You’ll need to update your browser so you can continue to log on to your online banking from 28th February. Update now.



Setting suitable savings goals with your teen

Setting suitable savings goals with your teen

Chances are, when your child reaches their teenage years they will get their first ‘real world’ job.

Whether that's waiting tables, answering phones or working in a shop, it may well be the first time they experience the reward of buying things with their own hard-earned cash.

It's difficult sometimes to guide teens towards sensible spending choices and achievable savings goals. So how do you help your teens create a realistic savings plan, and stick to it?

1. Keep them motivated

While savings goals are so rewarding when you reach them, the process can feel challenging at times. A great strategy to keep teens motivated with a long-term savings plan is to build in some rewards along the way. For example, if they're saving $50 a week for a $600 holiday, tell them that when they reach a significant milestone, such as $300, they can spend the next week’s $50 on something else they really want. It might push the holiday savings goal out a little, but they'll be more likely to stay on track.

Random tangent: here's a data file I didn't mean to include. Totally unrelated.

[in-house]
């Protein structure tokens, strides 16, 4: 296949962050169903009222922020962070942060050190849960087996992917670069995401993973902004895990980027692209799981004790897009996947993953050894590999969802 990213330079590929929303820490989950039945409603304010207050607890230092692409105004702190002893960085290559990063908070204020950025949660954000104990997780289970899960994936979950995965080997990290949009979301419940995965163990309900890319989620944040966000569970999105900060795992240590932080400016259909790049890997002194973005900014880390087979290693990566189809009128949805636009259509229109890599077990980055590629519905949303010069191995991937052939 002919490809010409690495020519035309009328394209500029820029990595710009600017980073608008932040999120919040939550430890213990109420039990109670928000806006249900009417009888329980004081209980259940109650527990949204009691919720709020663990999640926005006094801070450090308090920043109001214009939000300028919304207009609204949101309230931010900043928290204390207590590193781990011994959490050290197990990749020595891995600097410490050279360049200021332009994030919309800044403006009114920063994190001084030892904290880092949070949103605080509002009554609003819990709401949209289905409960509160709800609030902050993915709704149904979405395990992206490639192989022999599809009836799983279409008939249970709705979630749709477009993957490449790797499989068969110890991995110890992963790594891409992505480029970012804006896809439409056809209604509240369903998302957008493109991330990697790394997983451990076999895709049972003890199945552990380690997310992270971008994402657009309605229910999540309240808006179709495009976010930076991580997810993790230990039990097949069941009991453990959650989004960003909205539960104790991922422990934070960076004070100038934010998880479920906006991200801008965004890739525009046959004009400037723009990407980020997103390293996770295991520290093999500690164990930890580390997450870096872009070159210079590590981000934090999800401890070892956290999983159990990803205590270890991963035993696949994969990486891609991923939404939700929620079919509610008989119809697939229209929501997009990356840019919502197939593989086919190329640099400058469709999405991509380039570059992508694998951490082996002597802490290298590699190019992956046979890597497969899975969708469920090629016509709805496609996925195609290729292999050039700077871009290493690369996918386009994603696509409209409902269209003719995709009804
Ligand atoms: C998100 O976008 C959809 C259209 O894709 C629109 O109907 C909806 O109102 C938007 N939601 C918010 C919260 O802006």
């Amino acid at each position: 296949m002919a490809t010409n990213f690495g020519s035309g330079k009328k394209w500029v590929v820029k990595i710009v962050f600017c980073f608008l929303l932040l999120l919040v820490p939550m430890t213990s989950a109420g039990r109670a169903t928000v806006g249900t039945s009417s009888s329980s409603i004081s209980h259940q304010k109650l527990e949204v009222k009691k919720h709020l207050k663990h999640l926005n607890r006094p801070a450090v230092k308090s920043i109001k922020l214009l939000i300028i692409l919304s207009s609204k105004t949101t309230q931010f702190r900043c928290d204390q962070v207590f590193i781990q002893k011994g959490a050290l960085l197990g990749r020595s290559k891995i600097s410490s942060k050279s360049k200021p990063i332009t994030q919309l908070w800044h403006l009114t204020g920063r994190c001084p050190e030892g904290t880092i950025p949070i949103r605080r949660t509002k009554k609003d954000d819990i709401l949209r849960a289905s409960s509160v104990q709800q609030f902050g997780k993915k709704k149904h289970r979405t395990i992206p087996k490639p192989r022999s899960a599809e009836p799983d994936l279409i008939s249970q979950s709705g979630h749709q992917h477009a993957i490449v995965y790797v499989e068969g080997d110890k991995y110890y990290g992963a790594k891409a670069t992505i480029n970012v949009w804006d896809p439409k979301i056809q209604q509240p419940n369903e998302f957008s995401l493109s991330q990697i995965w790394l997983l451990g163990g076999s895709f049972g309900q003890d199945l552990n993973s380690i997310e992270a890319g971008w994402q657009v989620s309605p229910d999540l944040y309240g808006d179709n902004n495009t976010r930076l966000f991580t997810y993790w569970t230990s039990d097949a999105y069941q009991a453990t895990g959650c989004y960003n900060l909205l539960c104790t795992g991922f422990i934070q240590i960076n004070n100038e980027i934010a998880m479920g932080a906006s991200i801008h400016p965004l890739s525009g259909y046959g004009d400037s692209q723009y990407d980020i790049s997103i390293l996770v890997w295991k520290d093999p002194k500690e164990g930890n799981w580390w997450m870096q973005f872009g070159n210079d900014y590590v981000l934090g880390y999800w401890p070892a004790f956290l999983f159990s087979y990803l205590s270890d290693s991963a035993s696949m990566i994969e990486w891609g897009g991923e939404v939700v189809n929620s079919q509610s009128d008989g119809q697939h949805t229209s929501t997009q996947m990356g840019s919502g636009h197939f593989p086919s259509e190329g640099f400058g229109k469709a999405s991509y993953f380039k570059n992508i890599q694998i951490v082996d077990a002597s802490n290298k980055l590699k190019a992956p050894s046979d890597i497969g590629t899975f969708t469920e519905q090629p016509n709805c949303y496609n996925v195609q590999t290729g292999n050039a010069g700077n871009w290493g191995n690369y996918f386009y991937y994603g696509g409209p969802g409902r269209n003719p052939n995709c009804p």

2. Put spending into perspective

Showing teenagers what they can get for a similar amount of money can give perspective and help them make responsible saving and spending decisions. Say they are going through a movie phase. You could show them that 10 trips to the cinema and/or cafe could have bought them that video game or pair of shoes they were after. Similarly, if you chat to them about the time it would take to earn the money or save for their games or clothes, you're helping to influence their spending choices in a positive way.

3. Map out additional costs

Sometimes, the things our teenagers want to buy are not just a one-off expense. Cars for example are something many teenagers aspire to own but they don't think about the ongoing associated costs such as petrol, insurance and servicing. It would be worthwhile helping them map out any costs they won't have thought of so there are no financial surprises down the track.

4. Encourage independence

The best way to help your teenager make responsible spending decisions is to encourage them to use their own money whenever possible. This will give them the confidence to manage their money, with your guidance, and develop positive financial habits that will last well into adulthood.

This article is intended to provide general information of an educational nature only. It does not have regard to the financial situation or needs of any reader and must not be relied upon as financial product advice.